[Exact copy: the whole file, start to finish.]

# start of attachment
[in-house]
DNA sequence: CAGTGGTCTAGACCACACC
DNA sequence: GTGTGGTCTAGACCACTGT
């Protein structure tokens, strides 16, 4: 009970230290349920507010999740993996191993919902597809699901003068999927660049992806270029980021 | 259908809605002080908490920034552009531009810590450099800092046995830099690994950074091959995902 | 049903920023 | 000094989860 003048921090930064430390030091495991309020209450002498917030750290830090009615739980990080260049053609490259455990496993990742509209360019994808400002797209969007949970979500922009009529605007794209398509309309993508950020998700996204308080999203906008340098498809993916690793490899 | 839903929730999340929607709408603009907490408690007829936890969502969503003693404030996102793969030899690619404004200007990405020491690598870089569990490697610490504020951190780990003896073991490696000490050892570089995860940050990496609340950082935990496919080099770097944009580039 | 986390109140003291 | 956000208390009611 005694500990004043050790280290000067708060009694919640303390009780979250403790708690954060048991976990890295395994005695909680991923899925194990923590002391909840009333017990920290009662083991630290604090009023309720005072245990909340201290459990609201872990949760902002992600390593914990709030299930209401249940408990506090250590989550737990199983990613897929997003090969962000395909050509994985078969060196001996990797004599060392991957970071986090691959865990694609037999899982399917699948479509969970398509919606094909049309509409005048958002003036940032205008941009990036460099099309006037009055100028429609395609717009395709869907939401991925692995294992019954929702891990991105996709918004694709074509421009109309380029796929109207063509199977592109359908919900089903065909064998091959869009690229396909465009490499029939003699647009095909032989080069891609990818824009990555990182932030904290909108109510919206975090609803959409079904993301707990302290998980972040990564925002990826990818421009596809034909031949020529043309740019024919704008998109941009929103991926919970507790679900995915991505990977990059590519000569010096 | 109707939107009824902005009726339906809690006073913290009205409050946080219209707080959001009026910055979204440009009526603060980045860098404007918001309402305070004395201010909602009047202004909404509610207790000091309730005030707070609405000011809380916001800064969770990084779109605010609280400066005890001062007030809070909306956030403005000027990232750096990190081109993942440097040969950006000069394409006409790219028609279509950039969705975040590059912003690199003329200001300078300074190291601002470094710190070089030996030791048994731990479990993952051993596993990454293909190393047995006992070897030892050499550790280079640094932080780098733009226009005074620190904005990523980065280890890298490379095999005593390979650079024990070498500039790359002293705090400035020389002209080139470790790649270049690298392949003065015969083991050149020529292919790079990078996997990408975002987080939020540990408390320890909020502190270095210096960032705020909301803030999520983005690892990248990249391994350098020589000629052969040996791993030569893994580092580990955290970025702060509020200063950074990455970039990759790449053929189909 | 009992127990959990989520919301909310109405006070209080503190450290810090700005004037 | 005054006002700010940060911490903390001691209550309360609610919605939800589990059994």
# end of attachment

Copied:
[in-house]
DNA sequence: CAGTGGTCTAGACCACACC
DNA sequence: GTGTGGTCTAGACCACTGT
């Protein structure tokens, strides 16, 4: 009970230290349920507010999740993996191993919902597809699901003068999927660049992806270029980021 | 259908809605002080908490920034552009531009810590450099800092046995830099690994950074091959995902 | 049903920023 | 000094989860 003048921090930064430390030091495991309020209450002498917030750290830090009615739980990080260049053609490259455990496993990742509209360019994808400002797209969007949970979500922009009529605007794209398509309309993508950020998700996204308080999203906008340098498809993916690793490899 | 839903929730999340929607709408603009907490408690007829936890969502969503003693404030996102793969030899690619404004200007990405020491690598870089569990490697610490504020951190780990003896073991490696000490050892570089995860940050990496609340950082935990496919080099770097944009580039 | 986390109140003291 | 956000208390009611 005694500990004043050790280290000067708060009694919640303390009780979250403790708690954060048991976990890295395994005695909680991923899925194990923590002391909840009333017990920290009662083991630290604090009023309720005072245990909340201290459990609201872990949760902002992600390593914990709030299930209401249940408990506090250590989550737990199983990613897929997003090969962000395909050509994985078969060196001996990797004599060392991957970071986090691959865990694609037999899982399917699948479509969970398509919606094909049309509409005048958002003036940032205008941009990036460099099309006037009055100028429609395609717009395709869907939401991925692995294992019954929702891990991105996709918004694709074509421009109309380029796929109207063509199977592109359908919900089903065909064998091959869009690229396909465009490499029939003699647009095909032989080069891609990818824009990555990182932030904290909108109510919206975090609803959409079904993301707990302290998980972040990564925002990826990818421009596809034909031949020529043309740019024919704008998109941009929103991926919970507790679900995915991505990977990059590519000569010096 | 109707939107009824902005009726339906809690006073913290009205409050946080219209707080959001009026910055979204440009009526603060980045860098404007918001309402305070004395201010909602009047202004909404509610207790000091309730005030707070609405000011809380916001800064969770990084779109605010609280400066005890001062007030809070909306956030403005000027990232750096990190081109993942440097040969950006000069394409006409790219028609279509950039969705975040590059912003690199003329200001300078300074190291601002470094710190070089030996030791048994731990479990993952051993596993990454293909190393047995006992070897030892050499550790280079640094932080780098733009226009005074620190904005990523980065280890890298490379095999005593390979650079024990070498500039790359002293705090400035020389002209080139470790790649270049690298392949003065015969083991050149020529292919790079990078996997990408975002987080939020540990408390320890909020502190270095210096960032705020909301803030999520983005690892990248990249391994350098020589000629052969040996791993030569893994580092580990955290970025702060509020200063950074990455970039990759790449053929189909 | 009992127990959990989520919301909310109405006070209080503190450290810090700005004037 | 005054006002700010940060911490903390001691209550309360609610919605939800589990059994």